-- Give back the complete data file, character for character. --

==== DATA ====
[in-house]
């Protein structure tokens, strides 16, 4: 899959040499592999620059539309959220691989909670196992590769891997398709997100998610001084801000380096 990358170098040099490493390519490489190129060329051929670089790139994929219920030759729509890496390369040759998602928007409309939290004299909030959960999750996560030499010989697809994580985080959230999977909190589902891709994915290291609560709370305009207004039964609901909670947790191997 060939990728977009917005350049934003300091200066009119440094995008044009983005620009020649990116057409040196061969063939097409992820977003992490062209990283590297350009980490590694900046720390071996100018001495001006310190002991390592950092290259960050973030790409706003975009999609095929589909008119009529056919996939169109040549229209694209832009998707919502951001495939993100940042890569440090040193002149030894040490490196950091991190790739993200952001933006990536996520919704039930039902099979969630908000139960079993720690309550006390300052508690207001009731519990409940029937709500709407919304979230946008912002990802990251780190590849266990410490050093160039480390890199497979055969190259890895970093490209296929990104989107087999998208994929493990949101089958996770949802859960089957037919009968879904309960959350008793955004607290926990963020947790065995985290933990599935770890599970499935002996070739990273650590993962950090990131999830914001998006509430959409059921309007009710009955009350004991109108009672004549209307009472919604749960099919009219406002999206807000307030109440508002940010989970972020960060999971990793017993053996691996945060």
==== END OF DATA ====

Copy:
[in-house]
């Protein structure tokens, strides 16, 4: 899959040499592999620059539309959220691989909670196992590769891997398709997100998610001084801000380096 990358170098040099490493390519490489190129060329051929670089790139994929219920030759729509890496390369040759998602928007409309939290004299909030959960999750996560030499010989697809994580985080959230999977909190589902891709994915290291609560709370305009207004039964609901909670947790191997 060939990728977009917005350049934003300091200066009119440094995008044009983005620009020649990116057409040196061969063939097409992820977003992490062209990283590297350009980490590694900046720390071996100018001495001006310190002991390592950092290259960050973030790409706003975009999609095929589909008119009529056919996939169109040549229209694209832009998707919502951001495939993100940042890569440090040193002149030894040490490196950091991190790739993200952001933006990536996520919704039930039902099979969630908000139960079993720690309550006390300052508690207001009731519990409940029937709500709407919304979230946008912002990802990251780190590849266990410490050093160039480390890199497979055969190259890895970093490209296929990104989107087999998208994929493990949101089958996770949802859960089957037919009968879904309960959350008793955004607290926990963020947790065995985290933990599935770890599970499935002996070739990273650590993962950090990131999830914001998006509430959409059921309007009710009955009350004991109108009672004549209307009472919604749960099919009219406002999206807000307030109440508002940010989970972020960060999971990793017993053996691996945060």